• I use science to provide some of the figure captions that arise from Yuyushiki, but in the anime itself, the nonsensical inclinations that Yuzuko and Yukari are prone to means that conversations usually go sideways, moving in a direction driven more by humour. The sudden changes in topics and ideas are possibly a hint of the shortening attention spans of H. sapiens: in an article I read, the average attention span of a person back in 2000 was twelve seconds, whereas in 2015, it was eight seconds. To put things in perspective, a goldfish has an attention span of nine seconds, so that raises the question of how many people actually have enough focus to read through all of my posts.

  • It is quite fitting that in the OVA, Yui and the others begin looking up how the act of annoying others works. Reading from whatever in-universe resource stands in for Wikipedia, Yui notes that the act is to bother someone for amusement rather than malice. The English-language Wikipedia article in reality defines an annoyance to be a stimuli that distracts one’s conscious thinking, resulting in frustration and notes that annoyance can be used as a form of psychological warfare, a far cry from the gentle forms of irritation that Yuzuko and Yukari subject Yui to. Curiously enough, there is no equivalent article in Japanese at the time of writing.

  • Chiho arrives at the data processing club on short order, and Yuzuko offers her Yui’s seat. The yuri elements are out in full force; Chiho is plainly flustered while sitting down in the same seat, and sweat drops are lightly emanating from her. Despite being intimidated by the shenanigans that Yuzuko and Yukari partake in, Chiho generally gets along with the Data Processing Club’s members.

  • The girls’ instructor, Yoriko Matsumoto, is affectionately referred to as “mom” (お母さん) by Yuzuko, and in the series proper, is subject to some rather interesting things in the girls’ imaginations. She’s the only instructor shown at the girls’ school and occasionally drops in on the Data Processing Club to see how they’re doing.

  • Back in 2013, I had just purchased a shiny new custom rig and a wide-screen monitor. Previously, I had a Dell 19-inch 4:3 monitor whose maximum resolution was 1280 by 1024, and the new monitor finally brought me into the world of 1920 by 1080. My machine has not changed since then, save a substantial upgrade to my GPU, and from the looks of it, the Data Processing Club is still rocking the computers they had back in Yuyushiki‘s anime.

  • One of the aspects that gave Yuyushiki a unique feel was the fact that details in the background art is kept to a minimum. Their world is one that feels incredibly clean, almost sterile, forcing audiences to keep their focus on the characters. However, while minimalist, landscape scenes are still rendered nicely to create a specific atmosphere and backdrop to frame the characters’ interactions.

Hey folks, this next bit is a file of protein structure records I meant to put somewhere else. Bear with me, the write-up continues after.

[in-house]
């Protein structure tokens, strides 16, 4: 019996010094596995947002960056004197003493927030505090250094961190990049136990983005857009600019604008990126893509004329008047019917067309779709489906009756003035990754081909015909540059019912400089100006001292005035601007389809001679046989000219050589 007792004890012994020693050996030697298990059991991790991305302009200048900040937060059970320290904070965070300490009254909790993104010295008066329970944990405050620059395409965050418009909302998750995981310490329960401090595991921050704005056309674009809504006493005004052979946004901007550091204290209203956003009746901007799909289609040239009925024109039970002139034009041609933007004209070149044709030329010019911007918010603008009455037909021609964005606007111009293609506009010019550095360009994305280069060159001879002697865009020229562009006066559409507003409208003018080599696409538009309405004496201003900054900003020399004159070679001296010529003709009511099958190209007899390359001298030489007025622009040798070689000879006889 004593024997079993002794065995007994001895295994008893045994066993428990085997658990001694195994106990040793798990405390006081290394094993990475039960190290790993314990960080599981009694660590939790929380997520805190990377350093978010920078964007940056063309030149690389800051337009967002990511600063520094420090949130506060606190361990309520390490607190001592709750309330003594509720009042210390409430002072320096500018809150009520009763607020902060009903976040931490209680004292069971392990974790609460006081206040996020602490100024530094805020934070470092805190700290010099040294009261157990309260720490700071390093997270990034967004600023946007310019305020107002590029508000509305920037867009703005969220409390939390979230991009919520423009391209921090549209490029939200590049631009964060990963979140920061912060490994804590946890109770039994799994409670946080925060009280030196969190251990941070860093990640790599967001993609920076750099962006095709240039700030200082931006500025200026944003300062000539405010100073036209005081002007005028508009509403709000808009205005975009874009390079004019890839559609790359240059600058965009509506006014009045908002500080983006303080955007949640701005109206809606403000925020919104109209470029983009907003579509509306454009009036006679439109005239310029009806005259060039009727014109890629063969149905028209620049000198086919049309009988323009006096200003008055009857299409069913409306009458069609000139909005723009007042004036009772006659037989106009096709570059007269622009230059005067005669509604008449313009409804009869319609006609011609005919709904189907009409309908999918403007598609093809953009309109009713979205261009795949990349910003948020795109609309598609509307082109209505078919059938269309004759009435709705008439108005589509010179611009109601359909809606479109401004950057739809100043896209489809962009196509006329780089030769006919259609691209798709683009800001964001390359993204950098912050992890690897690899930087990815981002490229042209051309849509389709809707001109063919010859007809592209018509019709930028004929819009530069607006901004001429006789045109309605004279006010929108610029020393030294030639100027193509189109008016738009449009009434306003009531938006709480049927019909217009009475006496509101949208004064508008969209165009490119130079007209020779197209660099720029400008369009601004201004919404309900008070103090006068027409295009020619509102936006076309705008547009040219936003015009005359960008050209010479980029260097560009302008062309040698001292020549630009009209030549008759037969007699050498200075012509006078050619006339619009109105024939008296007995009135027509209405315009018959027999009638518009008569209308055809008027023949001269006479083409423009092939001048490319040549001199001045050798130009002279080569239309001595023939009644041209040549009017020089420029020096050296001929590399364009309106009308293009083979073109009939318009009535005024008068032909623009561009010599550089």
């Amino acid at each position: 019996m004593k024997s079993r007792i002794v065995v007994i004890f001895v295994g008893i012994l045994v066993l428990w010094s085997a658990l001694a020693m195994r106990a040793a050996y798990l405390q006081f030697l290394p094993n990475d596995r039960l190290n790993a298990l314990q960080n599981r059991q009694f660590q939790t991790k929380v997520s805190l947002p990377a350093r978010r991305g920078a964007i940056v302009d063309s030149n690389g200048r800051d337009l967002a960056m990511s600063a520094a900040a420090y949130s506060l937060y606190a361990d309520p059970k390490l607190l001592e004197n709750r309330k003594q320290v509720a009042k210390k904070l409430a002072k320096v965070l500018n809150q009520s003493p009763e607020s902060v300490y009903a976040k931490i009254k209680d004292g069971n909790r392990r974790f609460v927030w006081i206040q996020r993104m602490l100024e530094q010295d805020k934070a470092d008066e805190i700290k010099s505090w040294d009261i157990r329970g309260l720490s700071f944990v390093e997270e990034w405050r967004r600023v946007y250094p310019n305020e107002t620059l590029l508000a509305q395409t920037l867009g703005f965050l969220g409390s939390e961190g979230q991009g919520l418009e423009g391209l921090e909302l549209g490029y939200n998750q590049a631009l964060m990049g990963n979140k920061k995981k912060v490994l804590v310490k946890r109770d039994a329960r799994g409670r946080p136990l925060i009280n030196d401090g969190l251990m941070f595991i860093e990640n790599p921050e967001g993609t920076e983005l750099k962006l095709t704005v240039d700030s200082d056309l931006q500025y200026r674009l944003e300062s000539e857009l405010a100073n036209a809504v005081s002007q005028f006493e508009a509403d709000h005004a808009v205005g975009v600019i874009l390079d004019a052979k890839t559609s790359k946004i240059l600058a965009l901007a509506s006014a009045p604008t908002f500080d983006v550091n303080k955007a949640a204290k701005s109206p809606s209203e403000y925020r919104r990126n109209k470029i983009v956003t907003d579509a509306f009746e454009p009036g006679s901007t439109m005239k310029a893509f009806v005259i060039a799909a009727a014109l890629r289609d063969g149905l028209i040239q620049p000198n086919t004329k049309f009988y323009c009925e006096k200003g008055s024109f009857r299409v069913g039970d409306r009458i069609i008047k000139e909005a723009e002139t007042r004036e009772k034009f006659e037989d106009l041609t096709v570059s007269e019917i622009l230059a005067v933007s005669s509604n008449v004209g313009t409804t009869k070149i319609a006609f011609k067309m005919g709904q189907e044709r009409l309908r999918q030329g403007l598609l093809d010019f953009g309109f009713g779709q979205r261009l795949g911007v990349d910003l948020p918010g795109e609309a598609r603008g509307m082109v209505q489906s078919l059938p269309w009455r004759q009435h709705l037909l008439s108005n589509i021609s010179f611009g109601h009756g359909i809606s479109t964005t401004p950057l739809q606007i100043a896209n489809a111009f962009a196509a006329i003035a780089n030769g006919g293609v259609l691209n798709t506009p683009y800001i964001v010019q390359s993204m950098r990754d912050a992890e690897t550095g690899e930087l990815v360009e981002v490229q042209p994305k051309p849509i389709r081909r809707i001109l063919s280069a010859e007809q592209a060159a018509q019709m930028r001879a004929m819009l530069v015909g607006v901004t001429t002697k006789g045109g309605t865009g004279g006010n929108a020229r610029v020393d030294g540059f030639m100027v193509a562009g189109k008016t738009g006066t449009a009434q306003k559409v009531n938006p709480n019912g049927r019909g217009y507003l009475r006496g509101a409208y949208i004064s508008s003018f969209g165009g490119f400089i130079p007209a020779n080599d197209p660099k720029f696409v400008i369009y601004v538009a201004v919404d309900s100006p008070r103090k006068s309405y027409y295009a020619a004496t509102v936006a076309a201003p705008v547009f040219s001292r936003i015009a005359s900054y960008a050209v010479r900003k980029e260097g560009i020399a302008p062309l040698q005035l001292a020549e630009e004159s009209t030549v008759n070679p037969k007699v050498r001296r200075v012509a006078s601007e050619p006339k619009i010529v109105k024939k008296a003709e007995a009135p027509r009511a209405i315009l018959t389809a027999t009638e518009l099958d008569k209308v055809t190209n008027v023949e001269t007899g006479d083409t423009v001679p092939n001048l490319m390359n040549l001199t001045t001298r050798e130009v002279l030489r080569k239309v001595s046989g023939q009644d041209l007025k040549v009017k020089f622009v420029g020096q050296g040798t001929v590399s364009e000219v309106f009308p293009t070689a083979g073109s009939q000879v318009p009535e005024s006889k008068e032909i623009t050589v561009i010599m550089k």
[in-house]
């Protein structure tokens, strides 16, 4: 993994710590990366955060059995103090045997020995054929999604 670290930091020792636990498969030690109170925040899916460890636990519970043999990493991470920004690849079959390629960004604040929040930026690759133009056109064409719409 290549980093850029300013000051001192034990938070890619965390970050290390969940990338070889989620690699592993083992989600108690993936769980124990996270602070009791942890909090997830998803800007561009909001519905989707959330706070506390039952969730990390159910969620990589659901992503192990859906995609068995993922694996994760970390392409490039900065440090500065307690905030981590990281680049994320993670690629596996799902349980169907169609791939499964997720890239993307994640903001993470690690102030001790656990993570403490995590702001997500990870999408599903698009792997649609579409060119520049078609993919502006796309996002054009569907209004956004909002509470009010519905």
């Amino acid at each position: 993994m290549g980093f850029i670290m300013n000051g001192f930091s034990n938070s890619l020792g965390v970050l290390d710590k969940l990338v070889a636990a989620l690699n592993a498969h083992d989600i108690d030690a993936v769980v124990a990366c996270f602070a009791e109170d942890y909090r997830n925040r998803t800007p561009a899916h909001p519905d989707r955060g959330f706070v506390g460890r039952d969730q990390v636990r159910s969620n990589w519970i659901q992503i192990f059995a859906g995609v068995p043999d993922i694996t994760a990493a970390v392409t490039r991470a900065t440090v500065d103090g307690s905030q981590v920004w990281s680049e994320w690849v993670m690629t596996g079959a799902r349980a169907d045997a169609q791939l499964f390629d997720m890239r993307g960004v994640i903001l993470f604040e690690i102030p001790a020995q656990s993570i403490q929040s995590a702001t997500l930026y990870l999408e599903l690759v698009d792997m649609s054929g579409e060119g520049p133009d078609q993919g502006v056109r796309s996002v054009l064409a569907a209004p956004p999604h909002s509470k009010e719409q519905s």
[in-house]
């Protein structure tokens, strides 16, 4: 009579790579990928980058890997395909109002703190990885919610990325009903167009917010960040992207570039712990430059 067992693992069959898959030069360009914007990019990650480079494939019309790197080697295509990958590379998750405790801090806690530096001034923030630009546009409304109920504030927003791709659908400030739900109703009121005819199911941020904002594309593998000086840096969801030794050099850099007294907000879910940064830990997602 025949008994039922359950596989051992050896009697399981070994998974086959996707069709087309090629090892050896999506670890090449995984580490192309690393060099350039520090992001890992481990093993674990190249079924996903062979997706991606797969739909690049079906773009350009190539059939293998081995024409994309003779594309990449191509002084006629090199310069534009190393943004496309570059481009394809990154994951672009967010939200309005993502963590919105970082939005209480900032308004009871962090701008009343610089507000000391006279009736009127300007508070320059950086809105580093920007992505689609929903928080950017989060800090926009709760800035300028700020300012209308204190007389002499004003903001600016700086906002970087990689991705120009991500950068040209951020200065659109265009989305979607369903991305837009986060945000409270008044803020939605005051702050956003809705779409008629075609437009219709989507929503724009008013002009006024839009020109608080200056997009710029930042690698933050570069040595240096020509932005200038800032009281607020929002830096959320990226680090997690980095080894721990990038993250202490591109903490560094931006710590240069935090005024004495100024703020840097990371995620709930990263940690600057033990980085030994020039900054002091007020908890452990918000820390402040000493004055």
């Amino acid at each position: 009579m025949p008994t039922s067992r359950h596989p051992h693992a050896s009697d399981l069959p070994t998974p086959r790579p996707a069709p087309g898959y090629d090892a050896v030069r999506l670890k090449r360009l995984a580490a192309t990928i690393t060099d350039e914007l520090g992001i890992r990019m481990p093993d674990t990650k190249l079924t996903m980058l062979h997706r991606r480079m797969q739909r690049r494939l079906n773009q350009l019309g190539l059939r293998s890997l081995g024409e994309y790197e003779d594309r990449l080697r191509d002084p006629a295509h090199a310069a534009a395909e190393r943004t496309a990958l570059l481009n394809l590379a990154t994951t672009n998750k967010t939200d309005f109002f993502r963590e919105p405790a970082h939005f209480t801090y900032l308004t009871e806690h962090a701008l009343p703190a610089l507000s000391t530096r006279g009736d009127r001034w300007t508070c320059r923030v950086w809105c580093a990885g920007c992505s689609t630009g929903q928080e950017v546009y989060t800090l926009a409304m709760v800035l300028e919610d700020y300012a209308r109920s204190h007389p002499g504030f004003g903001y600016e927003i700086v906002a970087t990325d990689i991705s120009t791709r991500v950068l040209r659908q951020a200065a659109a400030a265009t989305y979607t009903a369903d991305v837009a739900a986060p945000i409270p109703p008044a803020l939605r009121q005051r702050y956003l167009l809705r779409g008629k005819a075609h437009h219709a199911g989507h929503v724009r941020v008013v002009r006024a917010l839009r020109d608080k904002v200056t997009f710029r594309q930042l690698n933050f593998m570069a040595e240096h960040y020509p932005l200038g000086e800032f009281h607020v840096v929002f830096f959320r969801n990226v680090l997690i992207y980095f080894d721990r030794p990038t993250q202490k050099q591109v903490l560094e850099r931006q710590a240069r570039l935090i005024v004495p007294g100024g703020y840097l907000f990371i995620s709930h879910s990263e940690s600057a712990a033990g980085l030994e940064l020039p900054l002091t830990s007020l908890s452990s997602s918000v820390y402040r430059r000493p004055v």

• The girls wonder about the idea of small talk, which serves a social function in defining social stature amongst a group of individuals, filling silences in conversation and acting as a means of politely marking when more formal conversations end or begin. Their topic soon reaches how Chiho befriended Kei and Fumi in spite of her shyness — Kei initiated conversation, starting off their friendship. It brings to mind the story of how I became friends with half the people in my health science faculty: our story differs in that our interactions were forged by the common interest in not getting eliminated by our first medical science inquiry course.

  • There’s a gentle quality about some of the songs in Yuyushiki‘s soundtrack that capture the anime’s friendly and carefree spirits. Whether it be Yui and Yukari’s themes, or the tracks that play in the background when the girls’ minds begin wandering (such as “Monopole”, “Going Home” or “Puppy Love”), the warm songs of the soundtrack contributes substantially to the atmosphere in Yuyushiki despite being otherwise mundane compositions: my mind is pulled to the hottest days of the summer whenever these songs play in my music rotation.

  • Yuyushiki kicks off in late spring, at the start of a new school year, but with only twelve episodes, it blazed through the seasons, predominantly focussing on summer and spring: only a few episodes are set in winter itself, and to the best of my recollections, the golden-yellow of autumn leaves were not shown in the TV series proper. While I expressed a distaste that the summer was ending so soon back in 2013, my perspectives have changed somewhat, and I’m presently fond of all seasons save winter, if only for the fact that windchill makes it highly uncomfortable to be outside.

  • Conversations about ear-cleaning and curry parties soon give way to a restlessness that sees the girls take a walk outside in the autumn air. Yui begins thinking on her friends’ strong points: despite their relentless messing with her, Yui finds Yuzuko to be reliable and capable despite her outward actions, while Yukari’s curiosity is her most endearing feature. The cool air leads the girls back to Yui’s house, where things are rather warmer.